Dayton suspensions the latest blow for a reeling Atlantic 10 conference
A pair of suspensions to Dayton’s only two players taller than 6’6 are the latest blow to an Atlantic 10 conference that all of the sudden looks like it could be a 1-bid league.
It’s been almost nine months exactly since Dayton sat at the top of the college basketball world.
The Flyers took one of the final at-large bids into the NCAA Tournament and turned it into an Elite 8 run that captivated the sports world. Videos and images of the UD campus celebrations following wins over Syracuse and Stanford were shown on every website and every talk show in the country. For a couple of weeks, Dayton was America’s team.
Fast forward 3/4 of a year and the Flyers aren’t looking a team the country is going to have a chance to root for again come March.
After convincing Archie Miller to stick around and being able to return one of the Atlantic 10′s top players in Jordan Sibert, Dayton saw itself get enough preseason love to garner a handful of votes in both major top 25 polls. After a pair of double-digit losses to the two strongest teams on their non-conference schedule (Connecticut and Arkansas), that’s no longer the case.
The biggest blow UD has been dealt so far this winter came on Wednesday, when Miller announced that he had dismissed starting center Devon Scott and backup big man Jalen Robinson from the team after the pair had been involved in a trespassing incident in which they allegedly stole money.
“I’m extremely disappointed in Jalen and Devon,” Miller said in a statement. “Their actions do not reflect the behavior we want in our program. Our student-athletes are given every opportunity to be successful on and off the court. Despite ample opportunity to do so, their actions demonstrate they chose not to take advantage of that. More important than wins and losses, it’s about members of our program being committed to represent the University of Dayton in the manner we all expect.”
The exits of Scott and Robinson, who were averaging a combined 12.4 points and 9.8 rebounds per game, leave Dayton without a single player who stands taller than 6’6.
The good news? UD’s conference is currently looking as weak as it has at any time in recent memory.
For six consecutive seasons, the Atlantic 10 has sent at least three teams, including multiple squads who have earned at-large bids, to the NCAA Tournament. In the past 25 seasons, the league has seen 50 teams earn at-large bids to the big dance. Overall, only seven conferences have more total NCAA Tournament appearances than the Atlantic 10′s 139.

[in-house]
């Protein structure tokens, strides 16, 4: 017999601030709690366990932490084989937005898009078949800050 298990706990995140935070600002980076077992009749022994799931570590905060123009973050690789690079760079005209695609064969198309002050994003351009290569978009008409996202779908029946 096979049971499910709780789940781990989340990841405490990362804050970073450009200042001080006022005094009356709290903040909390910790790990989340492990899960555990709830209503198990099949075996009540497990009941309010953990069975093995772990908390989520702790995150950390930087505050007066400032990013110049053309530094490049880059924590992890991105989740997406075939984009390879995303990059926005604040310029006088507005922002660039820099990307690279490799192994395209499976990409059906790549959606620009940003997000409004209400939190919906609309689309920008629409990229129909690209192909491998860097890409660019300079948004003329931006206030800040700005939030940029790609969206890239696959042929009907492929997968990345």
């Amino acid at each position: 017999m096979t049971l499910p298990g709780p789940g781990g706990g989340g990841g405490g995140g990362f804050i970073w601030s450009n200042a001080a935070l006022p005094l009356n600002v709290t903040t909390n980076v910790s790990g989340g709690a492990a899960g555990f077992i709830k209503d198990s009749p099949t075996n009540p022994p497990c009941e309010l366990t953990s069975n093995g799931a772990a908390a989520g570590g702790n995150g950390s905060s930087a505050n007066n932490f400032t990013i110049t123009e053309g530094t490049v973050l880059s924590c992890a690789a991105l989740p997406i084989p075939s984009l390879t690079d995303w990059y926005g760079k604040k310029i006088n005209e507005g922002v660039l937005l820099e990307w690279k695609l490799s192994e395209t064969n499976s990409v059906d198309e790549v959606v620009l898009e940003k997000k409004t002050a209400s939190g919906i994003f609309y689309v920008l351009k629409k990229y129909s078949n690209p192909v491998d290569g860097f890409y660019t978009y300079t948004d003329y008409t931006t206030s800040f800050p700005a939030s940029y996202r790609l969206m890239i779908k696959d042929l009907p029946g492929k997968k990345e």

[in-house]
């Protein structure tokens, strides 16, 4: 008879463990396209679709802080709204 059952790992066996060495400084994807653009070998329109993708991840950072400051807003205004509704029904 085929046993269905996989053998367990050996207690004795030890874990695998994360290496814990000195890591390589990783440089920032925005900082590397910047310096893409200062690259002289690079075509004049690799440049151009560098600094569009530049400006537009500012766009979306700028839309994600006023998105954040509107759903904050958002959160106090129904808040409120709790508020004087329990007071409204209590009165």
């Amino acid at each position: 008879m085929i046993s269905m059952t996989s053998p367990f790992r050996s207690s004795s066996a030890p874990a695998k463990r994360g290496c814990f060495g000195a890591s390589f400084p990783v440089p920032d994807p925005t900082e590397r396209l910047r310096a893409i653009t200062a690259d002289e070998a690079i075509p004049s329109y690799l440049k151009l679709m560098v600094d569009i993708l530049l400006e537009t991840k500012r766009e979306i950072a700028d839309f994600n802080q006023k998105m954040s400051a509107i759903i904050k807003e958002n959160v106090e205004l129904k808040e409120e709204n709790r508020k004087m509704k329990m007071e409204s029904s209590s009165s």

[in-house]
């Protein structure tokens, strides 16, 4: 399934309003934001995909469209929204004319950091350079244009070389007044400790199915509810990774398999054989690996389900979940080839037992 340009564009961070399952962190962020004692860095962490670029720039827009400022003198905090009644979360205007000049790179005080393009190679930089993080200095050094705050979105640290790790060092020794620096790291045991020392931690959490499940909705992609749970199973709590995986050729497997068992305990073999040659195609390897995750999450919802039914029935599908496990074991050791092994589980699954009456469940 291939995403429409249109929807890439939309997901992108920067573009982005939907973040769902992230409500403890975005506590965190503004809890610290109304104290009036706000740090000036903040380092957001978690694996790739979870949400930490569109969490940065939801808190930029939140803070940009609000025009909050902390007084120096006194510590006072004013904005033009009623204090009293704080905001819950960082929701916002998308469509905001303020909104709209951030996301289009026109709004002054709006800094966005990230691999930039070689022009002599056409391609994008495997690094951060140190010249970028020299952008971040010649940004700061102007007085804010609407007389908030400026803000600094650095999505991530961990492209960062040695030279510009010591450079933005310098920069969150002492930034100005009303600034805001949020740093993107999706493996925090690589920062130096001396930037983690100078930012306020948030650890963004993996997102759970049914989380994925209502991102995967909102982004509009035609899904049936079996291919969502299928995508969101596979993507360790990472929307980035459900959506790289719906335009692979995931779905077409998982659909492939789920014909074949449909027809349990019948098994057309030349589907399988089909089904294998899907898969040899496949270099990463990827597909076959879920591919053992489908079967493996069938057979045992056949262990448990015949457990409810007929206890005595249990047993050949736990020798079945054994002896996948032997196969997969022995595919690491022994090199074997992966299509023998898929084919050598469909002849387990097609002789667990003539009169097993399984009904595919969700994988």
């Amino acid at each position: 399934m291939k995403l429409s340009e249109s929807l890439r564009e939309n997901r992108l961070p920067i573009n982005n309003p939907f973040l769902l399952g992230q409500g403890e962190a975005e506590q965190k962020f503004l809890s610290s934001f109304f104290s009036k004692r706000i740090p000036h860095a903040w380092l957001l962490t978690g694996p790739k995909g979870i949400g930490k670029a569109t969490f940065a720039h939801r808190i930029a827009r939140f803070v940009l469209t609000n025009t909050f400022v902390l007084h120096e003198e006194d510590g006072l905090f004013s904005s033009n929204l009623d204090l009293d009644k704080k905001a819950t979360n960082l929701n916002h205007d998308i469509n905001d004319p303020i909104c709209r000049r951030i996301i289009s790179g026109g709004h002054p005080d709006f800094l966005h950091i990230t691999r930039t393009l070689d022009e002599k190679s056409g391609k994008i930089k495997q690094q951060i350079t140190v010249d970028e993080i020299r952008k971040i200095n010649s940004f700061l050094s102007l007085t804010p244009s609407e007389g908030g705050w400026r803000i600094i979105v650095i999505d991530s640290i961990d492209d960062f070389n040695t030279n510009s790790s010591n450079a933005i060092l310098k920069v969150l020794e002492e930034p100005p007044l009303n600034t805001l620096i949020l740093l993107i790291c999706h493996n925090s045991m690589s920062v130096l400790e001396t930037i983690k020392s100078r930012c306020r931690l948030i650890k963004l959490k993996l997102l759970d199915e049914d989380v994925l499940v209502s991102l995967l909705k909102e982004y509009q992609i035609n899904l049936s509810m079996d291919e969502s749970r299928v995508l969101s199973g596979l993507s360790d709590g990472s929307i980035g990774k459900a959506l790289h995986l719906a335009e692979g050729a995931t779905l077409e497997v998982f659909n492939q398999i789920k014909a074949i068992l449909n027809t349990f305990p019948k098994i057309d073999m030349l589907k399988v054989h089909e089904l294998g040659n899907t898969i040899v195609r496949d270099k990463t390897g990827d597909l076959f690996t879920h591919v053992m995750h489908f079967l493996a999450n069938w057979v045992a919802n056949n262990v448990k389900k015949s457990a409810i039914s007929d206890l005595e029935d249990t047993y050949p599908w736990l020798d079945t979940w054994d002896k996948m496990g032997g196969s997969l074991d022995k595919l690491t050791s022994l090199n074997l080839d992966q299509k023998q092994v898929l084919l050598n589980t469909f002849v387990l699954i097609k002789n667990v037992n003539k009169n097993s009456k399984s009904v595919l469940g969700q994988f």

Which is why it feels so strange to be talking about the A-10 as a potential one-bid league, and yet, here we are. We are more than a month into the 2014-15 season, and the conference has a grand total of zero ranked teams and just one that is receiving any votes.
VCU was supposed to be the league’s flag-bearer this season, and I suppose it still is. Shaka Smart’s team still looks like the A-10′s most capable national player, but the Rams have a loss at Old Dominion to compliment a pair of beatdowns at the hands of top 10 squads Villanova and Virginia. A double overtime win over then-No. 23 Northern Iowa last Saturday might be the league’s best win to date.
After the Rams, things get pretty dicey.
Newcomer Davidson owns a sparkling 8-1 record, but lost by 18 to the only notable team they’ve faced thus far, North Carolina. Saint Bonaventure is 6-2 with no quality wins and losses to Siena and Pitt. George Washington beat former Big East bottom dwellers DePaul and Rutgers, which is something, I guess, but it also lost Penn State, Seton Hall and Virginia by a combined 34 points.
Perhaps the most disappointing aspect of the A-10 so far is that it hasn’t gotten more from the trio of Saint Louis, UMass and Rhode Island.
The Billikens were expected to take a massive step back after losing so much from last season’s team, but at this point, SLU “overachieving” is almost expected. Instead, Jim Crews’ team is 7-4 with ugly losses to Texas A&M Corpus Christi and South Dakota State to go with blowout defeats at the hands of Mississippi State (75-50) and Wichita State (81-52).
UMass was viewed as a candidate to make back-to-back trips to the big dance for the first time since 1997-98, but the Minutemen are just 6-4 and have no real opportunities to make a national splash before the start of conference play. Rhode Island caught the nation’s attention by upsetting Nebraska on Nov. 22, but has since failed to take advantage of opportunities against Kansas, Providence and Georgia Tech.
As for the bottom six of the league? Well, it’s bad. Like, combined record of 23-29 with only one team owning a double-digit Ken Pom ranking bad.
So, chin up, Dayton. That at-large bid may look like a pipedream right now, but winning three or four games in a row at the Barclays Center in March probably isn’t going to be as tall a task as you thought it was heading into the year.